Media needs more representation of young LGBTQ kids — Lumberjanes and Steven Universe and Boy in Pink Earmuffs can’t carry that burden alone. That’s why I argue that Jonathan Samuel Kent, current Superboy and ten-year-old child to Lois Lane and Clark Kent, should be queer.
If you're anything like me you're probably a little mystified by the current state of the Superman books. As fun as those stories might be, trying to figure out how the younger Superman of the New 52 era has been replaced by his older counterpart from the previous version of DC Universe --- you know, the one who had a mullet, was made of blue electricity for a year, and once got beat to death by a bone monster --- is pretty confusing even for someone like me, let alone the more casual fans who might be drawn in by the idea of Superman punching out Rorschach or whatever else is coming down the pipe.
But that said, and comics being comics, it's not exactly something without precedent. Back in the '60s, there was a story where an older Superman showed up to meet his younger counterpart, and then immediately tried to murder him with trickery and poison. And I think it's safe to say that he didn't really think that one through too well.
Since the dawn of the Silver Age, legacy characters have been a staple of superhero fiction, and having a new character step into a well loved roll can open up new opportunities for writers and artists to tell different kinds of stories. In The Replacements, we'll look back at the notable and not-so-notable heroes and villains to assume some of the most iconic mantles in the superhero genre.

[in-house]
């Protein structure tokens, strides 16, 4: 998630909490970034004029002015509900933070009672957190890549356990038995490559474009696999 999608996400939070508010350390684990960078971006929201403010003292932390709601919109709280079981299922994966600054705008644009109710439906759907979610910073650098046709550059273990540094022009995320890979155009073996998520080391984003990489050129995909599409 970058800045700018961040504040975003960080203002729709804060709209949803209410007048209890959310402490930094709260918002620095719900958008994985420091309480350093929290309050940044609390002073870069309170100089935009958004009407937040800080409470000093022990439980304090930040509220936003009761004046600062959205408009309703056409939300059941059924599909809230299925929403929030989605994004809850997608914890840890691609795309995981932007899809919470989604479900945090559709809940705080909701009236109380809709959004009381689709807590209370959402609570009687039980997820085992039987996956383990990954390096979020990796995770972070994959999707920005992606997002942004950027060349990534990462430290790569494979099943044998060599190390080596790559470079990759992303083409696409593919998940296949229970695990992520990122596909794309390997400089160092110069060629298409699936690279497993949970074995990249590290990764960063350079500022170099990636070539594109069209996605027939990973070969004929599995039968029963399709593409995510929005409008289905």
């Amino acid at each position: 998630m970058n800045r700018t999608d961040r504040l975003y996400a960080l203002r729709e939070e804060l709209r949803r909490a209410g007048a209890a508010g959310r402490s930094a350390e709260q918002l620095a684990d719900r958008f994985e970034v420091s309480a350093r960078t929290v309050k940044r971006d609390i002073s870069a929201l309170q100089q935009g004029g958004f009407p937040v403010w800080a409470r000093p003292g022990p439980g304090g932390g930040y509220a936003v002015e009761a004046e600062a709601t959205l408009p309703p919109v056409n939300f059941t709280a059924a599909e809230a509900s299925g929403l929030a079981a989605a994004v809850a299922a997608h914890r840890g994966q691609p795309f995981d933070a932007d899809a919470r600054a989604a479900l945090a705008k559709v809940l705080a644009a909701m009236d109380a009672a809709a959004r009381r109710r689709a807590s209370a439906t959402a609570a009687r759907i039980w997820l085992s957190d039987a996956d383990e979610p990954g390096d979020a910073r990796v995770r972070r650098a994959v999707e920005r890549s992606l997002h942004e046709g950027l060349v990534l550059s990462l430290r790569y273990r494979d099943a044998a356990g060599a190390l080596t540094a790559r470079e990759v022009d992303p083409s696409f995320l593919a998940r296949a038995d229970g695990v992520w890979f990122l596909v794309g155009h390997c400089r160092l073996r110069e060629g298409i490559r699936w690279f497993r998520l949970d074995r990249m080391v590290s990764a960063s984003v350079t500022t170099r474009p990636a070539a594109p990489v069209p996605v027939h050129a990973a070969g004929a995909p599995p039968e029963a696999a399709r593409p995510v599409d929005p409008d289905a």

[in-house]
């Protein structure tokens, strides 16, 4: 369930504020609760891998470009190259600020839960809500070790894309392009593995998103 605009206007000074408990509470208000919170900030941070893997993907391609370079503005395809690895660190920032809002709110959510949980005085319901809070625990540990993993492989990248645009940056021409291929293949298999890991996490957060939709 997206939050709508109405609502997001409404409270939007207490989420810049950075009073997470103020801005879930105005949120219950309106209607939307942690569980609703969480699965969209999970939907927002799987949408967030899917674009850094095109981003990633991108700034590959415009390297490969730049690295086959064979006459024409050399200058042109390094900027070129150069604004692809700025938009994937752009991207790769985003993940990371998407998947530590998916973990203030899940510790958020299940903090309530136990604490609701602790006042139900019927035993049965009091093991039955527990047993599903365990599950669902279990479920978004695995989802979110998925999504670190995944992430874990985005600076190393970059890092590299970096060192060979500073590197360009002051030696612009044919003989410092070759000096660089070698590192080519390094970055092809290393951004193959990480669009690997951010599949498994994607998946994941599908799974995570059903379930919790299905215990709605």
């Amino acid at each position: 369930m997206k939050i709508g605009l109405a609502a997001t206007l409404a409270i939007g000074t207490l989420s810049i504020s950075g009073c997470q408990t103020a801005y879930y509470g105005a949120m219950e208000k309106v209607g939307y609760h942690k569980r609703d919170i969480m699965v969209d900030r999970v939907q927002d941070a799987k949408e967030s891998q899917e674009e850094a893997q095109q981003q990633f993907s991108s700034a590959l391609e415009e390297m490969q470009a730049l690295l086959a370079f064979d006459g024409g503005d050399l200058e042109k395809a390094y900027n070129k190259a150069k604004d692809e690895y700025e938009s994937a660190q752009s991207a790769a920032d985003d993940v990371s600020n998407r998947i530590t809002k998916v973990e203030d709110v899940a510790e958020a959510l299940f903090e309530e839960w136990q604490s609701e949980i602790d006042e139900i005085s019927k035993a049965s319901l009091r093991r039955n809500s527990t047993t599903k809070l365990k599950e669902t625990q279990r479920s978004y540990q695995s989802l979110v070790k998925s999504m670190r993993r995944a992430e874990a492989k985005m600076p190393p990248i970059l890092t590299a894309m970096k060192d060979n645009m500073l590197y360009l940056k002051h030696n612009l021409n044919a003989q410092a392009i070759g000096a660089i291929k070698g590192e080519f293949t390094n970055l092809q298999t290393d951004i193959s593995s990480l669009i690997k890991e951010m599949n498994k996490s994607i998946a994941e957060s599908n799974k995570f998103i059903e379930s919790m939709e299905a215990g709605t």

Today we’re looking at the brave souls who heard the call and in one way or another attempted to fill Superman’s boots. Some — much like Superman himself — are lost souls from dying worlds, some are two-bit thugs and at least two of them are pretty much The Terminator.
I've been writing about weird old comics on the Internet for over ten years now, and in most cases, those stories stick out because they're built around a weird premise, or because some kind of big, strange event happens in the middle of it that comes out of nowhere. But today, I read "The Super-Pranks of Krypto," and that story's a little different.
I mean, yes, as the title indicates, it's a comic about a dog from space pulling pranks on his owner, who is also from space, but really, by the standards of the Silver Age, that's not all that strange. No, this one's weird because every single choice in every single panel that was made by the creators is the weirdest, most inexplicable choice that they could've possibly made.
Q: I’m reading The Death and Return of Superman, and it's way better than I've remembered. Why do people hate it if it works? And am I crazy to say this was the last time DC did right trying to contemporize Superman? -- @robotfrom1984
A: It seems like a lot of people have been working their way through the Death of Superman over the past few weeks, which probably has a lot to do with DC recently putting the entire saga out in four gigantic paperbacks. I even spent the last week reading through it for the first time myself --- I'd read Death, of course, but I never made it through the rest of the story to get the whole weird picture.
That said, I'm not sure that it's actually all that hated. I mean, sure, it's easy to dismiss it for its excesses, but it's a hugely successful story that, for better or worse, defined Superman for a decade. And like you said, when you read it all at once, you can see that it does a whole lot that goes way beyond just having Superman get punched to death by a bone monster.